1. Almost half of all ECC students live in the City of Buffalo. This alone is reason to concentrate classes in Buffalo.
  2. 52% of North Campus students come from Buffalo. That is 2,994 buffalo residents to 668 Amherst residents.
  3. Land costs, which is cheaper? The Report says one big reason for using the North for expansion is that the  college already owns the land.  This means, they say,  that no money need be spent on purchasing new property.  This is true, sort of.  The college owns huge tracts of mostly empty space at both the north and south campuses.  But this empty land is not free. Any simple cost benefit analysis would include a tally of lost real estate tax on that land.  It would also include in the ledger a sum for what the land could be sold for.  The only way you can compare the true cost of land for a new building on any of the campuses it to compare all of these costs.  It is highly likely with a true comparison of all costs of land and facilities the determination would be that expansion in the city is cheaper.  This is very basic math, the kind they teach in 100 level business school classes.  If this comparison is in the Report I could not find it.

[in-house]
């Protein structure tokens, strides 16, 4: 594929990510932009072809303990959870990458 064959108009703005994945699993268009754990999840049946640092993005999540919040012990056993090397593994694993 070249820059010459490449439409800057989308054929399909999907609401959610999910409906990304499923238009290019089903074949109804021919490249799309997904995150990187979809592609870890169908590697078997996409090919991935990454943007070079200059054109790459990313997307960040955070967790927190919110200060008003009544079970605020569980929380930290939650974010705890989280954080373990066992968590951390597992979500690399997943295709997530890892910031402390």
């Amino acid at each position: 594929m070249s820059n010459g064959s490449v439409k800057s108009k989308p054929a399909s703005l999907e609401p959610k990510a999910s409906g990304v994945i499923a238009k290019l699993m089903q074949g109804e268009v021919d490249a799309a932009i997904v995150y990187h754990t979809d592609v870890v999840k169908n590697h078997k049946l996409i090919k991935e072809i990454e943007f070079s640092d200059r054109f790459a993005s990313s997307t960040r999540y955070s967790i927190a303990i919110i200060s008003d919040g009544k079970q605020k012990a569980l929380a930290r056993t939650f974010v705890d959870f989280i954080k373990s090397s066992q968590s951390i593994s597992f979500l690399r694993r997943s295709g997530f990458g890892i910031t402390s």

4. Transportation? The city campus is the obvious choice if ease of transportation is a criteria for locating facilities. In this case it seems transportation was not an important factor in determining where investment should be concentrated.  The City Campus is served by 4 major highway spurs radiating out into the metro.  It is also served by 35 bus lines and by Metro Rail. There are 32,000 parking spaces near the campus.  Additionally there are nearby dense and attractive neighborhoods within walking distance which cater to all economic levels. It is by far the most accessible campus to the most people in the metro area.  The 3 campuses are served by an NFTA run campus bus shuttle but service is sporadic and the round trip between campuses is over 2 hours.  A quick use of the NFTA’s online trip planner makes no mention of this shuttle but does guide you to several options from downtown which include multiple transfers and a 1 hour trip minimum each way.  Don’t miss that last bus or you are in trouble. You can drive to Amherst of course but then you have to own a car. 30% of buffalo residents do not own a car. Are we saying that low-income Community College students need to own a car to have  reasonable access to an education?  I did not find any discussion of this in the report.  The report did list complaints about the shuttle system often being late.